Bob was an outside salesman in from the field for a sales meeting at the plant. We asked him to stop by to participate with a problem-solving team assigned to one of his customers, ABC Company. We’d tried everything, so we thought, to correct a defect in a product that we produced for ABC.
The product was a temperature sensor with three Teflon-coated leadwires. The leadwires were, in turn, covered with a protective copper overbraid.
The defect involved a small nick in the Teflon insulation on one of the wires. We knew the nick was caused by a stripping operation that removed a section of the copper overbraid from the sensor.
By the time of our meeting with Bob, we had made many adjustments to the process including involvement of the wire stripper OEM who advised that, given the eccentricity of the three wires, the stripping process would never be defect-free. Undaunted by that assessment we persisted to make adjustments to the machine settings. We’d heard those kinds of no-can-do comments from equipment suppliers before, and were determined to prove him wrong. Unfortunately, on this occasion the supplier was probably right. None of our experiments to fix the problem were 100% successful. As designed, the sensor would be prone to defects.
Next, we appealed to ABC Company to ask if modifications could be made to the design. The request was fielded first by a buyer at ABC who, quoting the strict specifications from ABC’s drawing, denied our request saying any modifications would require a design change on their side, and would obsolete sensor inventory they already had. She indicated also that she had forwarded our request to their quality department who also had, after reviewing the part specifications, concluded that a design change might compromise their product’s quality. In effect, they were saying, “Don’t bother us, you figure it out.”
Back at the problem-solving team meeting with our guest, Bob, we explained that our only countermeasure at that point was excessive inspection. Bob listened to our reports from the customer and then offered this question: “Why do they need the overbraid?” We reiterated the responses we’d received from ABC. Bob retorted, “I know where this sensor goes on their product and I don’t see why the overbraid is needed.” Members of our team were surprised. “Are you sure?” I asked. Bob replied, “Only one way to find out: Road trip.”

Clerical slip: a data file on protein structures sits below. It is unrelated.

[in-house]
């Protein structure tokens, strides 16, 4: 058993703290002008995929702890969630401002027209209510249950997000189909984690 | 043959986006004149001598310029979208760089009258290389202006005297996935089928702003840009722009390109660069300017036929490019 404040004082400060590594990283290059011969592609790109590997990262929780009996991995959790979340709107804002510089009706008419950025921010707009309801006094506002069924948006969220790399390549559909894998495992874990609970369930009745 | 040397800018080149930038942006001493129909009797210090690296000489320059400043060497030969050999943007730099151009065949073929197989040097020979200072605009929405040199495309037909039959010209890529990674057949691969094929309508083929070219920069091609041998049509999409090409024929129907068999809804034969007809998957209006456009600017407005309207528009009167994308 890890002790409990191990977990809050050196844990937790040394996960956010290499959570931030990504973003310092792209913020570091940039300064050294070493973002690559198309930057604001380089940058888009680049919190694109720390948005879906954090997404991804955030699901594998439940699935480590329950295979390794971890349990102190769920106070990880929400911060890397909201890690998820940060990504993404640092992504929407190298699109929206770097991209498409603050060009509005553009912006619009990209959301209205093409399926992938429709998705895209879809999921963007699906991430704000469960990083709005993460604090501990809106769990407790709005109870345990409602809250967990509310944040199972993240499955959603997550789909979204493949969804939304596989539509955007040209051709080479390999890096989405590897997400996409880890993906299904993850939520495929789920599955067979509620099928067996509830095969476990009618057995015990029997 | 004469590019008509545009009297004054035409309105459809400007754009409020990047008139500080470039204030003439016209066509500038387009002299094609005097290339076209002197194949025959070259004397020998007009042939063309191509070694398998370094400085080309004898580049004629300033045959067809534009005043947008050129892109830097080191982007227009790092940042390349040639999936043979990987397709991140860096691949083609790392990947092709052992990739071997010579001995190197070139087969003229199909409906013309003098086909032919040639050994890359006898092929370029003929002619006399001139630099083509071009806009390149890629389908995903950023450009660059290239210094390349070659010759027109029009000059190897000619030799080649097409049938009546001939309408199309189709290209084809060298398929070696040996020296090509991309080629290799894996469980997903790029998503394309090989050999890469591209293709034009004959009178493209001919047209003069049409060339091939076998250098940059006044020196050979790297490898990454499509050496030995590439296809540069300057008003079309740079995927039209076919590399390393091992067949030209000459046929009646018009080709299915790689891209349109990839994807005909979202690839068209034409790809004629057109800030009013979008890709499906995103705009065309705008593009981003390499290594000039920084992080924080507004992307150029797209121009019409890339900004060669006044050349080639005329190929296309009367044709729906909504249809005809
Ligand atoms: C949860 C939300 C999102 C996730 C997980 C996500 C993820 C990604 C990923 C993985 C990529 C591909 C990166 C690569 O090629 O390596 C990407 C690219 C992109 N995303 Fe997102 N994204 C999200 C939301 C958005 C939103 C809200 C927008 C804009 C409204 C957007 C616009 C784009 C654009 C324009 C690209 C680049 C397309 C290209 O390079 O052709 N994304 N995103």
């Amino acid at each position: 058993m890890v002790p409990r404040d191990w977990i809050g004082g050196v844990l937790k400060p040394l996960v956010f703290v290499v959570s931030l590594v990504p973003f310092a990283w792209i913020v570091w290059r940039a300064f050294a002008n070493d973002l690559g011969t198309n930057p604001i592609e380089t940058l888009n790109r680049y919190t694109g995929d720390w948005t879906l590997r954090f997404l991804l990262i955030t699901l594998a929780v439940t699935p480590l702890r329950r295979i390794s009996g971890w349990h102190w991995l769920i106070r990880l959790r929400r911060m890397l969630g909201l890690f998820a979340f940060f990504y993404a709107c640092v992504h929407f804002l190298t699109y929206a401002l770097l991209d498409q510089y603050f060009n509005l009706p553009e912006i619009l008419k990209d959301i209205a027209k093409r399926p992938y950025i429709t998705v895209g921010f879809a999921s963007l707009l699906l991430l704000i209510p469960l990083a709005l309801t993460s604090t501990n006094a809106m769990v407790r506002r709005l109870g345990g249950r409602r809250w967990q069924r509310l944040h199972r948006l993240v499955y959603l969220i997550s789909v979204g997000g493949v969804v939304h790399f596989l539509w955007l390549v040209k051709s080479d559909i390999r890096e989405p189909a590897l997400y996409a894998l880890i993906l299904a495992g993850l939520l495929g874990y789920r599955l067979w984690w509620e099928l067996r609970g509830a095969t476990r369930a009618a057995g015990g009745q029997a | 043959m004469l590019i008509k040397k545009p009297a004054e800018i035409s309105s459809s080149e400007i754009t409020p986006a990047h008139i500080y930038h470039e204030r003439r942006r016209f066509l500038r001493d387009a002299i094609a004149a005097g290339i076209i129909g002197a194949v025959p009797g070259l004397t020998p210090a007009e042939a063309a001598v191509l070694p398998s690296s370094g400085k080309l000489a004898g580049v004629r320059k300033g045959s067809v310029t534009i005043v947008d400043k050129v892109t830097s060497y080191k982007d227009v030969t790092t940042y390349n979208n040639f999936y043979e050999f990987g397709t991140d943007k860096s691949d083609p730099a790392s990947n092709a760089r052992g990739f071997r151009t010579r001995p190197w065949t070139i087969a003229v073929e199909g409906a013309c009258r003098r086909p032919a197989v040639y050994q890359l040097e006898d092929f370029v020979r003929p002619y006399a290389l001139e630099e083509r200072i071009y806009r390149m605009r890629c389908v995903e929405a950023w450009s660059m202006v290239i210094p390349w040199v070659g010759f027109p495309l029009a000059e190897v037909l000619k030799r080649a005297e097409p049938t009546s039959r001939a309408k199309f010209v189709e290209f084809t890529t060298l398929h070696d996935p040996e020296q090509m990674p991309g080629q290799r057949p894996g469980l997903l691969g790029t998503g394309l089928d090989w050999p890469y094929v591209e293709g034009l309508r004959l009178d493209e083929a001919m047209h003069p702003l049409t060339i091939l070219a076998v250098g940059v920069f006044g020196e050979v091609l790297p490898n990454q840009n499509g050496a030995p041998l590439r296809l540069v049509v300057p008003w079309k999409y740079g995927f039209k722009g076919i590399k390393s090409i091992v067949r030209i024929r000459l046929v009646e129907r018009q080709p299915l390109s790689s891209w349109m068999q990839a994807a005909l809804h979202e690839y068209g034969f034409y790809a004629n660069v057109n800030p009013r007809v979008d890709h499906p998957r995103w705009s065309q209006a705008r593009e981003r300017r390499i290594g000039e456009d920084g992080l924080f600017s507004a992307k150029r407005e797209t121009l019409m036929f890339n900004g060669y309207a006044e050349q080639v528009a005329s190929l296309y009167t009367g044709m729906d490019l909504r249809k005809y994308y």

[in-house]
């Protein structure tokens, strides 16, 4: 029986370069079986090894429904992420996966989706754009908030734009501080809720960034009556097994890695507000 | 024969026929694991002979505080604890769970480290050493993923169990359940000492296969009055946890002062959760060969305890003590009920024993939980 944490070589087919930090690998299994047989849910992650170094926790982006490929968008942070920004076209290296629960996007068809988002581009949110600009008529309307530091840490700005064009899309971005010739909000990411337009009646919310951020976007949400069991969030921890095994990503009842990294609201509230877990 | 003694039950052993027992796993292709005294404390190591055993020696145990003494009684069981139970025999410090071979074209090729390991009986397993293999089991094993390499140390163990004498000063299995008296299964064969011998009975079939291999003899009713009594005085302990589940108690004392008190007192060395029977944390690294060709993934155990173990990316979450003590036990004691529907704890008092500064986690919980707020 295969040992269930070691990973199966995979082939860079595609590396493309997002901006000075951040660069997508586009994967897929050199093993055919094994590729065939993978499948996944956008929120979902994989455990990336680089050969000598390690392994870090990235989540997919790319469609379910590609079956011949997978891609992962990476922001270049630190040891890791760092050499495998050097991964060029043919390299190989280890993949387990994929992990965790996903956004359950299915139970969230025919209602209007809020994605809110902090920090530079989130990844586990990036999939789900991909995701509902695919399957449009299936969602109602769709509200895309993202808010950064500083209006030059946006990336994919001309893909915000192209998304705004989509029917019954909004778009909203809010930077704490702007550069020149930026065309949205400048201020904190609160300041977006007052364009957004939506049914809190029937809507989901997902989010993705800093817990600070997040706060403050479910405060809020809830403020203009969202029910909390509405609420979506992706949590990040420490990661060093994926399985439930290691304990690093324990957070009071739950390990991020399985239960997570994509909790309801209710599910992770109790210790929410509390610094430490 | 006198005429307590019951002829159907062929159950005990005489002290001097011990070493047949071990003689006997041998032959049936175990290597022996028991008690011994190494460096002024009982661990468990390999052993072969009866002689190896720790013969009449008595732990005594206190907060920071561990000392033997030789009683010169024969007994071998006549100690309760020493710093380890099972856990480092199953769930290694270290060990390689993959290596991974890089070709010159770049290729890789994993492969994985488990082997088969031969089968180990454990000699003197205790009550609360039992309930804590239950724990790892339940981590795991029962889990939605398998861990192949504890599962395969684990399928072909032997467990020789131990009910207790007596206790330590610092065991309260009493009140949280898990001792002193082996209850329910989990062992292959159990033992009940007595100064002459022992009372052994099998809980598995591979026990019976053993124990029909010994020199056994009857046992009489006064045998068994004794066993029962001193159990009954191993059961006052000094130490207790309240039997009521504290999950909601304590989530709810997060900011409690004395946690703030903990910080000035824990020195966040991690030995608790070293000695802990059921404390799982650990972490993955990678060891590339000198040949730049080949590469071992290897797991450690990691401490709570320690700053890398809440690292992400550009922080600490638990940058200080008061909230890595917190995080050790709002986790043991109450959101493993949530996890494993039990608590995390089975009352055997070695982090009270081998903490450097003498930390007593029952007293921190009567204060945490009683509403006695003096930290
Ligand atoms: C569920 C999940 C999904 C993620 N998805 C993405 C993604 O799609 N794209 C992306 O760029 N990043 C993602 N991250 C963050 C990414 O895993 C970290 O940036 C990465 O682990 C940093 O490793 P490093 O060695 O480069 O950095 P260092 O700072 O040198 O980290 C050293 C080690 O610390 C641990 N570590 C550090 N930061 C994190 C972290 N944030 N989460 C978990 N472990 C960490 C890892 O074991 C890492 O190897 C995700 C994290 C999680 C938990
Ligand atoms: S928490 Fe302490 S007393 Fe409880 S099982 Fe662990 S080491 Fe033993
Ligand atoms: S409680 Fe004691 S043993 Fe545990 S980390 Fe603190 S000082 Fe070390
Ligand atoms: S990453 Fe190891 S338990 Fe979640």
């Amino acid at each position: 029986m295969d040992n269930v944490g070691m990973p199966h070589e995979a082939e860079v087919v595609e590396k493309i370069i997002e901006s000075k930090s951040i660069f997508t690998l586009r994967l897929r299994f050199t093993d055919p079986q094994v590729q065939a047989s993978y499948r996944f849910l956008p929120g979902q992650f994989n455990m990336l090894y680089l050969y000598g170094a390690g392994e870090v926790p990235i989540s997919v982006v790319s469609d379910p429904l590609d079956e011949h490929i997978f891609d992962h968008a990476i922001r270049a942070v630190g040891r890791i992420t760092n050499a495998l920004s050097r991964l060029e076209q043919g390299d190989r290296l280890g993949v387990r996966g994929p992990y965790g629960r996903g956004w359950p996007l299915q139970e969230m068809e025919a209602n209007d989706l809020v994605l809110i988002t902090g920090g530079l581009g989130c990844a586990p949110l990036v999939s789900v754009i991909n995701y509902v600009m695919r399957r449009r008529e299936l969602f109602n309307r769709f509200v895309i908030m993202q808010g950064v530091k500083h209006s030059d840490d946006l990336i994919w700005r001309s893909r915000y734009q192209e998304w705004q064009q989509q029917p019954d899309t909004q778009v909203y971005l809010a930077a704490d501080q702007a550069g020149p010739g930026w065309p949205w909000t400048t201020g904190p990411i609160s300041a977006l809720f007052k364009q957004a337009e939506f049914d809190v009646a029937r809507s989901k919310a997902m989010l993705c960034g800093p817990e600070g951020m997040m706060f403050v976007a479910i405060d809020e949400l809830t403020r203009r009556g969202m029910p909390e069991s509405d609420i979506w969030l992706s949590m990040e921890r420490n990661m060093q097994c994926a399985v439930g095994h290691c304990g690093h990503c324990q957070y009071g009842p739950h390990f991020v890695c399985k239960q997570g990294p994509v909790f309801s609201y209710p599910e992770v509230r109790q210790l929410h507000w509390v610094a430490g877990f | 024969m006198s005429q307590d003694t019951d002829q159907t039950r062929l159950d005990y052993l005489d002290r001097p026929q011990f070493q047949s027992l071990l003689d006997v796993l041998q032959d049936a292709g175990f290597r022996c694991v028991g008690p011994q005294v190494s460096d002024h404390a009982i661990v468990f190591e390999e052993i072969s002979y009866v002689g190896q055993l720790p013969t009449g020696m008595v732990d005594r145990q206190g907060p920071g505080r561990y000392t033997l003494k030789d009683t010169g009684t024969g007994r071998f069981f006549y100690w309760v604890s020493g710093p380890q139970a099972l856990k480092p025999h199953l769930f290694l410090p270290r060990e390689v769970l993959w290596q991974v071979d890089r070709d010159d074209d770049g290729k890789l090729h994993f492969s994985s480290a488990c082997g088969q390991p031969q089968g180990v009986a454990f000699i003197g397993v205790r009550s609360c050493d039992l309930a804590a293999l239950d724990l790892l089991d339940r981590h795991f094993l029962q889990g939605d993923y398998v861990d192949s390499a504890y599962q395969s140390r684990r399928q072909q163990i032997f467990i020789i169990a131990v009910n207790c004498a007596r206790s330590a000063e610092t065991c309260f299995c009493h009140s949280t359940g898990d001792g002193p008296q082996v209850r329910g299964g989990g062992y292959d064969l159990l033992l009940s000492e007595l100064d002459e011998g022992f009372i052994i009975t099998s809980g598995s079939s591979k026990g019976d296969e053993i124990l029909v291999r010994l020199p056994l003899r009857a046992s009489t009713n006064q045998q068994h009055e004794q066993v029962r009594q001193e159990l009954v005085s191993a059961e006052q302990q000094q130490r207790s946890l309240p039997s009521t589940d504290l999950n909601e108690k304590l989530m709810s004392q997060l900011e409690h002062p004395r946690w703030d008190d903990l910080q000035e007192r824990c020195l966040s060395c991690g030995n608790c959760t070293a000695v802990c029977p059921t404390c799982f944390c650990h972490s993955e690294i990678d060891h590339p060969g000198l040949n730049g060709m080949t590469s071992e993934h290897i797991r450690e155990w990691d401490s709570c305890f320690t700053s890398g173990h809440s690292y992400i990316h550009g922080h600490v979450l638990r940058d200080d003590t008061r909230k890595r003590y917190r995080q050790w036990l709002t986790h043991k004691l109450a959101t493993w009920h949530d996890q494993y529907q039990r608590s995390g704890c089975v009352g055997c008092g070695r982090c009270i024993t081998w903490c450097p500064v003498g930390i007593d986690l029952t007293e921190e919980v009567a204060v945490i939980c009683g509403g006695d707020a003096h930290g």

Two weeks later, Bob and I visited the customer together. Bob asked for a meeting with managers from ABC’s engineering, quality, production and purchasing departments. The meeting was polite, but there was a consensus from all at ABC that the sensor design could not be changed. Bob persisted: “Can we go to the floor and see where the sensor is installed.” Reluctantly, the production manager agreed to the tour.
On ABC’s floor we were able to watch an assembler snake the braided sensor wire through a serpentine path. I commented to the team member, “That assembly looks tricky.”
“Tricky?” he responded, “It’s ridiculous! This braided sensor was used on another product where no snaking was required, and then they got the bright idea to standardize on it for both products. It takes me three times as long now to assemble it, and it cramps my fingers!” He wasn’t finished: “And you know what?” he continued, “The product that it was really designed for, we don’t sell anymore!”
Bob seized the moment to address the assembler and his production manager: “You know, we could very easily remove that copper braid which would not only make your job easier, but would significantly reduced the cost of the sensor.”
And that was what we did. The defect was eliminated, the cost was reduced, our profit on the product increased, and Muri at both ends of pipeline was eradicated – all because a field salesman had been to his Gemba.
Field salespeople can “go see” in places where the rest of us usually can’t. Are your salespeople a part of your continuous improvement effort? Let me hear from you.